Maintaining Safety Standards on Tail and Crosswind Limits

Maintaining Safety Standards on Tail and Crosswind Limits

The alteration of aviation safety standards and flight paths have become popular considerations for many in the community to alleviate their frustrations with aircraft noise. Unfortunately, Airservices have been adding and fuelling these initiatives by ignoring regulatory decrees and their legislated primary responsibilities.

For Brisbane airport flight operations, there is still a politically based push to increase Tailwind limits above that in the ICAO standards to appease the “noise” complaints.

CASA has already reviewed the proposal and has reiterated that they are firm on keeping the 5kt international standard at BNE. However, Airservices are still advocating for increasing the limits in spite of the regulatory ruling.

The Senate Rural and Regional Affairs and Transport References Committee has recently responded to community noise concerns by opening a new inquiry into the Impact and mitigation of aircraft noise (Senate Inquiry). The AFAP has advocated against many initiatives that prioritise noise appeasement over aviation standards and safety. This inquiry is again an opportunity to state the safety reasons and is open for submissions from the general public, aviation industry stakeholders and AFAP pilot members.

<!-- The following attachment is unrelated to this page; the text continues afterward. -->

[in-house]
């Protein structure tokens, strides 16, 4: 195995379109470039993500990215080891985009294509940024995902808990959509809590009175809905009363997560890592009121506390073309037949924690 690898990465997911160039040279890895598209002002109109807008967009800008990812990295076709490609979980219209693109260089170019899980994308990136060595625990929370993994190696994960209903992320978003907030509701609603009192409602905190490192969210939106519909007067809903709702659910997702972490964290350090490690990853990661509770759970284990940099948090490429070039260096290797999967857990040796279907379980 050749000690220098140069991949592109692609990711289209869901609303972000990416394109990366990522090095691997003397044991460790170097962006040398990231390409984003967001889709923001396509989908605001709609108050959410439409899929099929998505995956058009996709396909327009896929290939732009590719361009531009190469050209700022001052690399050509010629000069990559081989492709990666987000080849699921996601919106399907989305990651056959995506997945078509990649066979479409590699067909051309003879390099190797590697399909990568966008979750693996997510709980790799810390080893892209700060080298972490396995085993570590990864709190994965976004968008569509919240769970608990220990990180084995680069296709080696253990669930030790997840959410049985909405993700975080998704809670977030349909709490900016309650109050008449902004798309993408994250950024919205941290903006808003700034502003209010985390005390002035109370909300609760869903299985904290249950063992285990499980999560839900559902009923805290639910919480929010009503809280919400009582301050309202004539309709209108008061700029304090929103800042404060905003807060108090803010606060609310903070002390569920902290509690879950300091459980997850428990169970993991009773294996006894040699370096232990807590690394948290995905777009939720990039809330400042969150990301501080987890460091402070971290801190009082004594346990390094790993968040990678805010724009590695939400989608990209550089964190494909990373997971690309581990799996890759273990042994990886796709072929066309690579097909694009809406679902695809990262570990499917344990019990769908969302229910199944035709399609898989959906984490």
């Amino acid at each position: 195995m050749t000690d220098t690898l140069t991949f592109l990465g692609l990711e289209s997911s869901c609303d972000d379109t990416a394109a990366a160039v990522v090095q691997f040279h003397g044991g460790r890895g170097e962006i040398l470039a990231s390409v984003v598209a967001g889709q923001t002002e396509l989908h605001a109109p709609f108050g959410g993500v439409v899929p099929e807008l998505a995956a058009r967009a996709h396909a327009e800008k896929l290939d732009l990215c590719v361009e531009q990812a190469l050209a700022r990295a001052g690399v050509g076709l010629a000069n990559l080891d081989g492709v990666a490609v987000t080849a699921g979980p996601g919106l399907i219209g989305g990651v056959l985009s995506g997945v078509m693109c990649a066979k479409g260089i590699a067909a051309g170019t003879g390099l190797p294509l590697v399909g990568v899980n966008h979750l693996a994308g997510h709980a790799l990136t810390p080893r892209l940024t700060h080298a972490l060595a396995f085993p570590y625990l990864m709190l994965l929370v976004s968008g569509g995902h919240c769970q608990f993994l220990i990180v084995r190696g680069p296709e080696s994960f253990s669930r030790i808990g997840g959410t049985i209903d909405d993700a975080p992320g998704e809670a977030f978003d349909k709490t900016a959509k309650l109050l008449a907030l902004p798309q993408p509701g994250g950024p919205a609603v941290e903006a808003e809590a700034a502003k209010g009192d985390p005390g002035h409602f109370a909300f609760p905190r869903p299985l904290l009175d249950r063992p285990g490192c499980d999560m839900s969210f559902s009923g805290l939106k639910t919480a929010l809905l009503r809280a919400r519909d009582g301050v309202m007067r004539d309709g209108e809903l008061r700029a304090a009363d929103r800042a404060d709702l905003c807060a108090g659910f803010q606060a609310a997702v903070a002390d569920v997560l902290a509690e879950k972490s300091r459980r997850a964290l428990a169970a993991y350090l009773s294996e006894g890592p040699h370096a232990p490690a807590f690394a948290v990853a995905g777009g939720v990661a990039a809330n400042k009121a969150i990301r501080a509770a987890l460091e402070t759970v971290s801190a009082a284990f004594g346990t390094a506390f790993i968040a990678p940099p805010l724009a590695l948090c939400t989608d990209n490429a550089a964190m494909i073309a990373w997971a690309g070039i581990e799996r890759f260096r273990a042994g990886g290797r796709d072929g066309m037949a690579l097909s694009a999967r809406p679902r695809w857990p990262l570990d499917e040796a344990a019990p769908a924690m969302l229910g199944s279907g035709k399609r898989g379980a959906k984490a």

We have advocated that Airservices should not be the government agency responsible for this issue and an extract from our Green and White Paper submission on this topic reads:

“...whilst the responsibility of aircraft noise remains with Airservices Australia, they will continue to compromise on their legislated primary responsibility of the safety of air navigation. Airservices has become politically risk adverse to the point that it persistently pushes for degradations to international aviation safety standards to appease noise complainants and relieve itself of public scrutiny.

The Government should develop policies to relieve Airservices of all aircraft noise related responsibilities and assign the responsibility to another agency, relieving the divided priorities of two inconsolable ends, noise and safety.”

These positions, and others drawn from our other advocacy related to these issues, will form the basis of our submission to this inquiry, due by April 5, 2024.


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